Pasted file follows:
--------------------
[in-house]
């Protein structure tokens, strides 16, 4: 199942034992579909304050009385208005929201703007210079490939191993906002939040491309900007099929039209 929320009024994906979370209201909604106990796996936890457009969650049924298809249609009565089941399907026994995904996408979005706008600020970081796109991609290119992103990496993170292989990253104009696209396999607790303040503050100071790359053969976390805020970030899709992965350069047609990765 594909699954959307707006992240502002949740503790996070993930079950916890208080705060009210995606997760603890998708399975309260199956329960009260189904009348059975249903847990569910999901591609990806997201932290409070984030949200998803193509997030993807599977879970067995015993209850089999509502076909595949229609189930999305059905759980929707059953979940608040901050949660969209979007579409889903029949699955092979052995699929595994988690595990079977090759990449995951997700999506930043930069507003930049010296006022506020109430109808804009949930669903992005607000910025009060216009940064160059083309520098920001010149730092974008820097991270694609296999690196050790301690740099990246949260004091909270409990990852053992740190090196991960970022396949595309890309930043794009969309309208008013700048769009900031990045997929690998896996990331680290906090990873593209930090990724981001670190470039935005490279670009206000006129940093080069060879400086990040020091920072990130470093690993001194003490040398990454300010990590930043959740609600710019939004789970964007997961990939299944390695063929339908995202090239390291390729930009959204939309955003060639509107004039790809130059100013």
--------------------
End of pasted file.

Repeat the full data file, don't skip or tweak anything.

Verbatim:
[in-house]
């Protein structure tokens, strides 16, 4: 199942034992579909304050009385208005929201703007210079490939191993906002939040491309900007099929039209 929320009024994906979370209201909604106990796996936890457009969650049924298809249609009565089941399907026994995904996408979005706008600020970081796109991609290119992103990496993170292989990253104009696209396999607790303040503050100071790359053969976390805020970030899709992965350069047609990765 594909699954959307707006992240502002949740503790996070993930079950916890208080705060009210995606997760603890998708399975309260199956329960009260189904009348059975249903847990569910999901591609990806997201932290409070984030949200998803193509997030993807599977879970067995015993209850089999509502076909595949229609189930999305059905759980929707059953979940608040901050949660969209979007579409889903029949699955092979052995699929595994988690595990079977090759990449995951997700999506930043930069507003930049010296006022506020109430109808804009949930669903992005607000910025009060216009940064160059083309520098920001010149730092974008820097991270694609296999690196050790301690740099990246949260004091909270409990990852053992740190090196991960970022396949595309890309930043794009969309309208008013700048769009900031990045997929690998896996990331680290906090990873593209930090990724981001670190470039935005490279670009206000006129940093080069060879400086990040020091920072990130470093690993001194003490040398990454300010990590930043959740609600710019939004789970964007997961990939299944390695063929339908995202090239390291390729930009959204939309955003060639509107004039790809130059100013």